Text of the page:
The recent spate of hack attacks on the IT systems of British Airways, GitHub, Slack and Rutgers University are all signs of the fast-changing nature of the Internet -- and the growing number of people who are capable of launching attacks on it. And cybersecurity professionals worry that such incidents are only likely to become more common in years to come.
A large distributed denial of service (DDoS) attack, apparently launched by Chinese hackers, on the coding collaboration site GitHub began last Thursday. A similar attack -- linked to China and Ukraine -- began Friday afternoon on the systems of Rutgers University.
At the moment, those attacks do not appear to be connected to other hacks involving British Airways, the workplace team chat site Slack or, reportedly, the person-to-person taxi service Uber. Slack confirmed that hackers were able to access information in its user database -- although not, it believes, including encrypted passwords -- over a four-day period in February, while complaints about stolen frequent-flier points from British Airway's Executive Club members began emerging a couple of weeks ago. A number of Uber users have also reported apparent hacks into their accounts.
Cluster Likely Coincidental
"As far as I know, there are no links between these hacks, and some (GitHub) are DDoS attacks while others (like Slack) are proper breaches," said Patrick Nielsen, senior security researcher at Kaspersky Lab. "Also, it appears Slack was actually compromised in February. There are some theories that actors in China are behind the DDoS attack on GitHub because GitHub hosts anti-censorship tools, but early attribution, and indeed attribution in general, is very difficult no matter what kind of attack we’re talking about."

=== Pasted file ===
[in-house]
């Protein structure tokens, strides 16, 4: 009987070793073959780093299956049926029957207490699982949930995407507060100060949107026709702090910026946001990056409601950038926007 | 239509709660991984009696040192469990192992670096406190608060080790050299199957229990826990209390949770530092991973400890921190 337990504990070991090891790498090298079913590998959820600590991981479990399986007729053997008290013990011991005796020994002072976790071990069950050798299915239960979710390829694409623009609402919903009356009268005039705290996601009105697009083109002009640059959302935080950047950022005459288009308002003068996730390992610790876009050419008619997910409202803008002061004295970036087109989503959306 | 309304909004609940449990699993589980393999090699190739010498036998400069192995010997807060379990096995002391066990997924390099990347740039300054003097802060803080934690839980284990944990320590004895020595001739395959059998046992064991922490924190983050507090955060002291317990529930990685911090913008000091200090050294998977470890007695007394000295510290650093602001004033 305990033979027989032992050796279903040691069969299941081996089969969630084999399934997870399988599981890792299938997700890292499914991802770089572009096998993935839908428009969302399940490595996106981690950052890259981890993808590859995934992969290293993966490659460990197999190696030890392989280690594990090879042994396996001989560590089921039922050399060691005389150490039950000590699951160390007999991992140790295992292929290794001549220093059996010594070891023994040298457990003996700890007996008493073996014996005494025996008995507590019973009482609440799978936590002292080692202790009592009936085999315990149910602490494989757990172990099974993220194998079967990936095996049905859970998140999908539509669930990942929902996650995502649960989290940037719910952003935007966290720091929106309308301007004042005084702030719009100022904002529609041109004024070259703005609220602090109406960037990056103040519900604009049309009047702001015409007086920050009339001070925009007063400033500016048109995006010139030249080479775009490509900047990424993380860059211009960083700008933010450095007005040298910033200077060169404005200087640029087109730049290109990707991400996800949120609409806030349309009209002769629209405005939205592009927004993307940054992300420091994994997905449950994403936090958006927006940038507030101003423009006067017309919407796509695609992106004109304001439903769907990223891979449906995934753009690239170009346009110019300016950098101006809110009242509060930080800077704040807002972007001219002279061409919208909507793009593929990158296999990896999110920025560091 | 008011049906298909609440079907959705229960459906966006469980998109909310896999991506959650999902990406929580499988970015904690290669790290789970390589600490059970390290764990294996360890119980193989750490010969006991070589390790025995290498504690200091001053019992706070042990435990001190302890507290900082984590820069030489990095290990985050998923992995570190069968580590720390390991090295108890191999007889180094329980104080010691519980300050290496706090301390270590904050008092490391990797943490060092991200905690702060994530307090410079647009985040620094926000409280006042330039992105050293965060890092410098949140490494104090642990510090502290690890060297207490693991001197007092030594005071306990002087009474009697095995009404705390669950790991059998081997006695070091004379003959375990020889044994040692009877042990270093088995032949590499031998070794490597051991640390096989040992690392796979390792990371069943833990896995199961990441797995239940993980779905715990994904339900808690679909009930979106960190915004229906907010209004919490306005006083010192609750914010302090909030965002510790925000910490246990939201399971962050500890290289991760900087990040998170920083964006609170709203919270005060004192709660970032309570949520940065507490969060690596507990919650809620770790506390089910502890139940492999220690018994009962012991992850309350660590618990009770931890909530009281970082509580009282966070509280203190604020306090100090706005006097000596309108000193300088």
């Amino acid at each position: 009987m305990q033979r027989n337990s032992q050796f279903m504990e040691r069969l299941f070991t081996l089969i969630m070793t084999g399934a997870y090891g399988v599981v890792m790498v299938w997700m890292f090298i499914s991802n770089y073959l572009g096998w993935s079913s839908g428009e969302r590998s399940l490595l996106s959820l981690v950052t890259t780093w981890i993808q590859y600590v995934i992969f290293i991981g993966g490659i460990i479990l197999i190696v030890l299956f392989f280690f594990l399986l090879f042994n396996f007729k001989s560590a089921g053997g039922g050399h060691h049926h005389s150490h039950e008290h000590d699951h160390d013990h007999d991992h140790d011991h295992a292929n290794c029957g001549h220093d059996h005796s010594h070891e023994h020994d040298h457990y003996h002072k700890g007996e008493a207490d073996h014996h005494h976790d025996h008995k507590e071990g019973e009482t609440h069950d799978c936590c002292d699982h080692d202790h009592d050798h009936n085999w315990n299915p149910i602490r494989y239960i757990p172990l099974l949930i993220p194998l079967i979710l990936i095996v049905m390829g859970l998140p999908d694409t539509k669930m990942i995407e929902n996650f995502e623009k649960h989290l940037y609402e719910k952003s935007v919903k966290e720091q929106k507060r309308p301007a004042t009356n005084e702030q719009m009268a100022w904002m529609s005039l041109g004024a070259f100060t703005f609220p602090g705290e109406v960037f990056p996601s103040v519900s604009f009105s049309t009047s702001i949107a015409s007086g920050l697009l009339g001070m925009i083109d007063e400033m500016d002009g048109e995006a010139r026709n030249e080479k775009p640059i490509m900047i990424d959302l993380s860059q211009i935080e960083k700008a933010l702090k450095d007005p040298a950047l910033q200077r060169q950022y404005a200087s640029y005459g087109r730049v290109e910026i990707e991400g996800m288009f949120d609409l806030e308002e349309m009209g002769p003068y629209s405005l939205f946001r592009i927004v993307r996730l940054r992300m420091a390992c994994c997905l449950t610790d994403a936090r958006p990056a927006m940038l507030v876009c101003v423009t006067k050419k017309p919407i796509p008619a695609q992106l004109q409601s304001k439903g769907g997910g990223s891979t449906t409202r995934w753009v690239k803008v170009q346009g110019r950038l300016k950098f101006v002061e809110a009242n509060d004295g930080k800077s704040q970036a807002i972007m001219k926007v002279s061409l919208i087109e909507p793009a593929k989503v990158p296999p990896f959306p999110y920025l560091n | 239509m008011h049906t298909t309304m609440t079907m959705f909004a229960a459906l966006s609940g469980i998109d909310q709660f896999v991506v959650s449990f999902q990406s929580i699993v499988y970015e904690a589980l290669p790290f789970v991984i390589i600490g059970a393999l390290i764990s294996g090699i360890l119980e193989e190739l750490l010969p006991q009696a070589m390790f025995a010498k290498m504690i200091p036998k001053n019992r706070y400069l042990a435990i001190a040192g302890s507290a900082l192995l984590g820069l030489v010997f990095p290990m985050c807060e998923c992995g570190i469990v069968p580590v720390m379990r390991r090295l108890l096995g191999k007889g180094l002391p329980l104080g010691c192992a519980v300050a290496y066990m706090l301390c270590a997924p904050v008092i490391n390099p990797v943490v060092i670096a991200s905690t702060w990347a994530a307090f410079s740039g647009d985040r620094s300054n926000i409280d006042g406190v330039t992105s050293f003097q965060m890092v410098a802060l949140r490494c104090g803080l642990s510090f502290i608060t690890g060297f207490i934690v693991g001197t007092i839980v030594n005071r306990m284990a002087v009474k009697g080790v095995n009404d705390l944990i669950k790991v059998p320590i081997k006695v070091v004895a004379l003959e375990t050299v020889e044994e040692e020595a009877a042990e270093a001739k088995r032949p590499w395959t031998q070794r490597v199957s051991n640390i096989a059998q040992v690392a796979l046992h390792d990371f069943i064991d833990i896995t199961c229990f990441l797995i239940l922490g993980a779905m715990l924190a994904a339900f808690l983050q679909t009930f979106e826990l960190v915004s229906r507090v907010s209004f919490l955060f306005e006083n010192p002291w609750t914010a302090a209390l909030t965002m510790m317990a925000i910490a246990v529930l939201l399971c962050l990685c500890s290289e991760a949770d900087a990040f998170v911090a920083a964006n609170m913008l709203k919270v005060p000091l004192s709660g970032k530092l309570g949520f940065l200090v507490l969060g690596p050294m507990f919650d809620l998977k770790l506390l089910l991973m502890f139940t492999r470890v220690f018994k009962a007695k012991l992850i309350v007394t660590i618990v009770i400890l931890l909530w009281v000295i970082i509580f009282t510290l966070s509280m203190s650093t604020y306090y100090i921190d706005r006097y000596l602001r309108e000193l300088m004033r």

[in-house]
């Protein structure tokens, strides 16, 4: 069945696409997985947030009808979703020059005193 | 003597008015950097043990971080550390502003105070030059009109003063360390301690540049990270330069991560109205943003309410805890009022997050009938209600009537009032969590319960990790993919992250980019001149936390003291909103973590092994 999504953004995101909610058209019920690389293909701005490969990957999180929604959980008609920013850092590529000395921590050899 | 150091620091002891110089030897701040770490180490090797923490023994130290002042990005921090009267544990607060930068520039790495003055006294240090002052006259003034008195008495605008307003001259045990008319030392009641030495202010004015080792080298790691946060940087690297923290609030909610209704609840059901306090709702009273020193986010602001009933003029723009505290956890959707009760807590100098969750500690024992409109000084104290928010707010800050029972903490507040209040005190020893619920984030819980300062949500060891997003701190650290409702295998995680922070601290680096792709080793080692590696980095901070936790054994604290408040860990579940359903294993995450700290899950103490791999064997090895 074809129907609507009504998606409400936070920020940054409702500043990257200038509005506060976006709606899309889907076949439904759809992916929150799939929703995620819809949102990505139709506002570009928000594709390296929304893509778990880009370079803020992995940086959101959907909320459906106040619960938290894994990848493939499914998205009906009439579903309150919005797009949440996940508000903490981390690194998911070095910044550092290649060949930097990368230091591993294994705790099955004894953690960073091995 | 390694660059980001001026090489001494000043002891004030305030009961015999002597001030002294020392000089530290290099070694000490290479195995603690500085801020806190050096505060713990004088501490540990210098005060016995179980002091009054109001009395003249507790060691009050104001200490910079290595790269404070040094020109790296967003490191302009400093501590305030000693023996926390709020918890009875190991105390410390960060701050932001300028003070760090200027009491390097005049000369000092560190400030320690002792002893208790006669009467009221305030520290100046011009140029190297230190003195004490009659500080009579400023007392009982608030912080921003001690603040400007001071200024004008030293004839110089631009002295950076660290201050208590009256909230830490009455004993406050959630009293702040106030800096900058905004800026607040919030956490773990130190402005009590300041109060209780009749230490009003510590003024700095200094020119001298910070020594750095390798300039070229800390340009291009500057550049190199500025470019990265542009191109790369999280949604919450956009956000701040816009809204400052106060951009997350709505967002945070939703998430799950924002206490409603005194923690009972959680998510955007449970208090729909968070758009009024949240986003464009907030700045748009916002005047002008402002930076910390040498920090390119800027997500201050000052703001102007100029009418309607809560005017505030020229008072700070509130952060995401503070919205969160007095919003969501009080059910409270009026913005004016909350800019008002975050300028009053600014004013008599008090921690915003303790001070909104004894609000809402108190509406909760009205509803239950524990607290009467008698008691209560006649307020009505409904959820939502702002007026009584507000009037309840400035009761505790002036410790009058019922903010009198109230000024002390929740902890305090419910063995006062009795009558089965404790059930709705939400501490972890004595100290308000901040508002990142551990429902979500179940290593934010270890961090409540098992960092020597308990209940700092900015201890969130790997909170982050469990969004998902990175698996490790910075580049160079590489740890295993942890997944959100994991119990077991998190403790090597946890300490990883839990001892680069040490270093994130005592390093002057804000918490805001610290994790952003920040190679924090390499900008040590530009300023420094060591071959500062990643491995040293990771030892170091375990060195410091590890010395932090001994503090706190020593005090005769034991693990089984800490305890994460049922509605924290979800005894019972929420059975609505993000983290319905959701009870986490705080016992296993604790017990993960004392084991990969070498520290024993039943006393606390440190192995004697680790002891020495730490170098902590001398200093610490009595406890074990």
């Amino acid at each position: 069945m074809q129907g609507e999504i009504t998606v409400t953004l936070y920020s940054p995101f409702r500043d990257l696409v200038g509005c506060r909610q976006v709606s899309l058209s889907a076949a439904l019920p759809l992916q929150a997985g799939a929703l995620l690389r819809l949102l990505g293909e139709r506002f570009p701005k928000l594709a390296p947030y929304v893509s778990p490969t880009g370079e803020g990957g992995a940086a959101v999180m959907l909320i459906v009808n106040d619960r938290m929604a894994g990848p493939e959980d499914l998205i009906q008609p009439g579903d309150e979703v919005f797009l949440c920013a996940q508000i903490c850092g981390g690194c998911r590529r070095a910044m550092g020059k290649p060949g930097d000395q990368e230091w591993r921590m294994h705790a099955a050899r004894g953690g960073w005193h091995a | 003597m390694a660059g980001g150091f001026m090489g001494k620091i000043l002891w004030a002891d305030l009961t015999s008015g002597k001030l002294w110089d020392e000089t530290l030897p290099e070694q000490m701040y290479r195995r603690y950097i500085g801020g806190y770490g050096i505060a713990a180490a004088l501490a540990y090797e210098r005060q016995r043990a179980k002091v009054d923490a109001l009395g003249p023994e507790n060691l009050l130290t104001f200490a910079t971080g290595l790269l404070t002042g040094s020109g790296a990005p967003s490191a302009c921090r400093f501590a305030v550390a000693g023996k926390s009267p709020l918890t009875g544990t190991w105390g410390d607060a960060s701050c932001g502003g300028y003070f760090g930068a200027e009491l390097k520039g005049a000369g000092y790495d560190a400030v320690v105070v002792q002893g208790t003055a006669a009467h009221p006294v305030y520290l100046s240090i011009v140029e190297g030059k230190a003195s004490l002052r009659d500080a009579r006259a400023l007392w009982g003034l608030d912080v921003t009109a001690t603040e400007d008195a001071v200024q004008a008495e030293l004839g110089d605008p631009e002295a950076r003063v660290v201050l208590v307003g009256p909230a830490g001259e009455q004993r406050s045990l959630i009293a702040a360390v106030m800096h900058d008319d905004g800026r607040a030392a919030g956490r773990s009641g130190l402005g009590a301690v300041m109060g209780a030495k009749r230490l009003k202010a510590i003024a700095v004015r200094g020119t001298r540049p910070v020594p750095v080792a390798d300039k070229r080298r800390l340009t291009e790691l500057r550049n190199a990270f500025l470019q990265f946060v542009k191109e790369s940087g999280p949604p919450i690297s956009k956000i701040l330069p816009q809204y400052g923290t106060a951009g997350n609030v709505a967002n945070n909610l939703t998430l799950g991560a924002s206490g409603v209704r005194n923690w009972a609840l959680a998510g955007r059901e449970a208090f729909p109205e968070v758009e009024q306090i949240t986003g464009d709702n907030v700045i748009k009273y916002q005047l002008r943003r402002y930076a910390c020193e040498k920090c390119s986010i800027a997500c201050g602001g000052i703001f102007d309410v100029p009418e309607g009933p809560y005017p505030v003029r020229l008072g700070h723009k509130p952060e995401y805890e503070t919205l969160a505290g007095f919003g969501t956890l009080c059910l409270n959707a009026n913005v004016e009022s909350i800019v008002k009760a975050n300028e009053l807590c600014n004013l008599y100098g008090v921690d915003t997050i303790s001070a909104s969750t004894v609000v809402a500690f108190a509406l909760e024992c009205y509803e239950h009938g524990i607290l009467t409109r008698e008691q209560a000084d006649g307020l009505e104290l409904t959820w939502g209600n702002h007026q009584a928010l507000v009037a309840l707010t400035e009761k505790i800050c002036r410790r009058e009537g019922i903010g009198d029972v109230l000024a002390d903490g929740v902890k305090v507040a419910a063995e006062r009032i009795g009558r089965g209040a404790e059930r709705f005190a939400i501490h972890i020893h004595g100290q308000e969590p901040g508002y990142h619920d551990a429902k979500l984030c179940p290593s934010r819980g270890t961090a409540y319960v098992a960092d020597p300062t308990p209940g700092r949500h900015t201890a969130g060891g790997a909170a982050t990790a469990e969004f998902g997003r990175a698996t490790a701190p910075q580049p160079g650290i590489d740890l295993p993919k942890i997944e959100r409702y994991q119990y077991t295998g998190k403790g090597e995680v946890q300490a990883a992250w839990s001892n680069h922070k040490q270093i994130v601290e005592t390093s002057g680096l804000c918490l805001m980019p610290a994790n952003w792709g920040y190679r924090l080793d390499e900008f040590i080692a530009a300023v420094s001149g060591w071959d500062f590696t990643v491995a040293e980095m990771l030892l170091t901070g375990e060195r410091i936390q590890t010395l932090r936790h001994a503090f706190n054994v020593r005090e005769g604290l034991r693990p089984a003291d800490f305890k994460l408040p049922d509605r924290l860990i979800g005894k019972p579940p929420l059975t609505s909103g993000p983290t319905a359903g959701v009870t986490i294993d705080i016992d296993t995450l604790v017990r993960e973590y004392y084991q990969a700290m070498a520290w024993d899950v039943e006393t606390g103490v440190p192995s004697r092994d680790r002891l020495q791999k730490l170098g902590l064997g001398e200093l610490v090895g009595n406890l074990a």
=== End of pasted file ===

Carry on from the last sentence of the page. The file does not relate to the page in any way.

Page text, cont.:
Nielsen told us: "I would say that this clustering of releases is just a coincidence, but they highlight an ever-increasing number of targeted hacks, and the need for companies to take information security and incident response seriously. The best thing you can do for your company from a risk perspective is to figure out what you’re going to do when something like this happens to you, and how you’re going to let your customers know. Keeping a hack secret can be far more damaging to your reputation than the hack itself."
According to a survey of IT professionals by Kaspersky Lab and B2B International, 94 percent of organizations around the world have encountered at least one cybersecurity incident over the past 12 months. Of those, 12 percent reported they were the victims of at least one targeted attack, up from the 9 percent reported by Kaspersky in 2012 and 2013.
We also reached out to Jon Miller, vice president of strategy for the Irvine, California-based cybersecurity firm Cylance, to learn more about what the recent series of hacking attacks might mean for individuals and organizations dependent on online communications.
"The amount of people that can perpetrate these types of hacks are greater than 10 or 15 years ago," Miller said. In addition to the rising skills of hackers around the world, he added, "everyone is starting to realize that it's a consequence-free environment."
Nation-state actors like North Korea, for example, can use hacking attacks to send a message if they are displeased with their portrayal by media companies, as the country is believed to have done following the run-up to Sony Pictures' release of "The Interview," a comedy involving a plot to kill Supreme Leader Kim Jong-un. And hackers from countries like China and Russia have long been known to target victims to gain access to either data or money.
'A More Hostile Internet'
As hackers with a variety of goals around the world continue to hone their skills, they find they can usually act with impunity because there are few ways to hold them accountable. As most legislators generally do not fully understand the intricacies of Internet technology, laws are unlikely to solve that problem, Miller said.
Rather, he said, "a lot is going to be driven by private companies in the short term." While cybersecurity firms and security-minded companies are constantly getting better at identifying and fixing vulnerabilities, though, individuals -- the end-users whose data and money are ultimately at stake in many of these hacks -- will need to put more pressure on the companies they do business with, Miller said.
Meanwhile, Miller said, he believes the number of incidents of multiple, large-scale hack attacks will continue rising.
"I think it's going to become a lot more commonplace," he said. "The Internet is going to become a lot more hostile place."